We support scientific research to improve water resources management and policy with the ultimate objective of improving the lives of Californians and protecting California’s natural resources. Investigators who receive funding from the Center for California Water Resources Policy and Management carry out studies using data on the imperiled native fishes and environmental factors in the Sacramento-San Joaquin Delta to evaluate management-relevant hypotheses, quantitatively relating the performance of species listed under state and federal endangered species acts to their dynamic, degraded habitats. The Center also funds research aimed at providing guidance to the fish and wildlife and water-resource agencies regarding standards of conservation practice.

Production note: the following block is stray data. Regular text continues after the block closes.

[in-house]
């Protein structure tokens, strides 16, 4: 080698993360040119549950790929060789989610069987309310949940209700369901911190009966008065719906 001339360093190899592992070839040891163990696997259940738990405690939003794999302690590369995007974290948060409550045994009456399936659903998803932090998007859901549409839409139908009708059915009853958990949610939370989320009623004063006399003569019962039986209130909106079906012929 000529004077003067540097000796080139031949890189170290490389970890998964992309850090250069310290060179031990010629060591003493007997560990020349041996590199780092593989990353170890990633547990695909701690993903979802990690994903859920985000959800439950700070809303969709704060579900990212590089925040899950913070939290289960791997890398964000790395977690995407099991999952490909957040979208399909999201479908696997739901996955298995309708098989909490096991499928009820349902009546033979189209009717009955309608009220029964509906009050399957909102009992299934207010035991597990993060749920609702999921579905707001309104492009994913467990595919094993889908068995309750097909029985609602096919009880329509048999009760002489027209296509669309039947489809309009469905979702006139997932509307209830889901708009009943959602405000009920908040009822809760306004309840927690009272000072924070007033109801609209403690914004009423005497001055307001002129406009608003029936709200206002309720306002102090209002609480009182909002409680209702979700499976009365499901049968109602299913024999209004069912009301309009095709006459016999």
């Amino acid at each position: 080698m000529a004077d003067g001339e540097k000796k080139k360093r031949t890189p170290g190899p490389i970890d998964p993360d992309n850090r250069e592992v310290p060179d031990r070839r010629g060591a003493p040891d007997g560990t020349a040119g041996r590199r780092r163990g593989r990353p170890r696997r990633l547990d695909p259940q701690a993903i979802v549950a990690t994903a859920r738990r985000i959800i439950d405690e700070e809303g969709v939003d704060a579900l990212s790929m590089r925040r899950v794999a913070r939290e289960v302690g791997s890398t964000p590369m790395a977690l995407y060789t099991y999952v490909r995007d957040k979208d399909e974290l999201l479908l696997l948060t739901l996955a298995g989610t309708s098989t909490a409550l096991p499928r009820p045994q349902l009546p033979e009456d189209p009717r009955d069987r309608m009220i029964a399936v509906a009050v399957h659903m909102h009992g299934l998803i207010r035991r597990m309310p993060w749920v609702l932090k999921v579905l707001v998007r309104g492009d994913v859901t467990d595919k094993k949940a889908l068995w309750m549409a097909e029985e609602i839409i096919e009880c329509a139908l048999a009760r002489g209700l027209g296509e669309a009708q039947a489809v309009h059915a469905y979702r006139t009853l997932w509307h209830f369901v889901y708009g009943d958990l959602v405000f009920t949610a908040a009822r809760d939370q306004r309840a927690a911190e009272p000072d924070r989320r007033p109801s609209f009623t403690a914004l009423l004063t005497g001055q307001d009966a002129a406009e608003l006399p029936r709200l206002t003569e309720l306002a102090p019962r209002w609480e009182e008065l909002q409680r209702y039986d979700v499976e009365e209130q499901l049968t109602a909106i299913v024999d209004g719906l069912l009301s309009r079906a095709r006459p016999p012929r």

Even that fraction of the public that is the least interested in California’s environmental health likely has heard of the delta smelt — the imperiled fish of the upper San Francisco Estuary. The diminutive fish that’s launched way more than its share of controversy. The fish that appears to be inching closer to extinction by the month. To be sure, the delta smelt’s numbers are in decline. And the apparent causes are many. The most abundant fishes in the Delta are non-native species that both compete with and prey upon the delta smelt. Contaminants known and unknown poison its waters. Summer-time water temperatures, increasing in real time with climate change,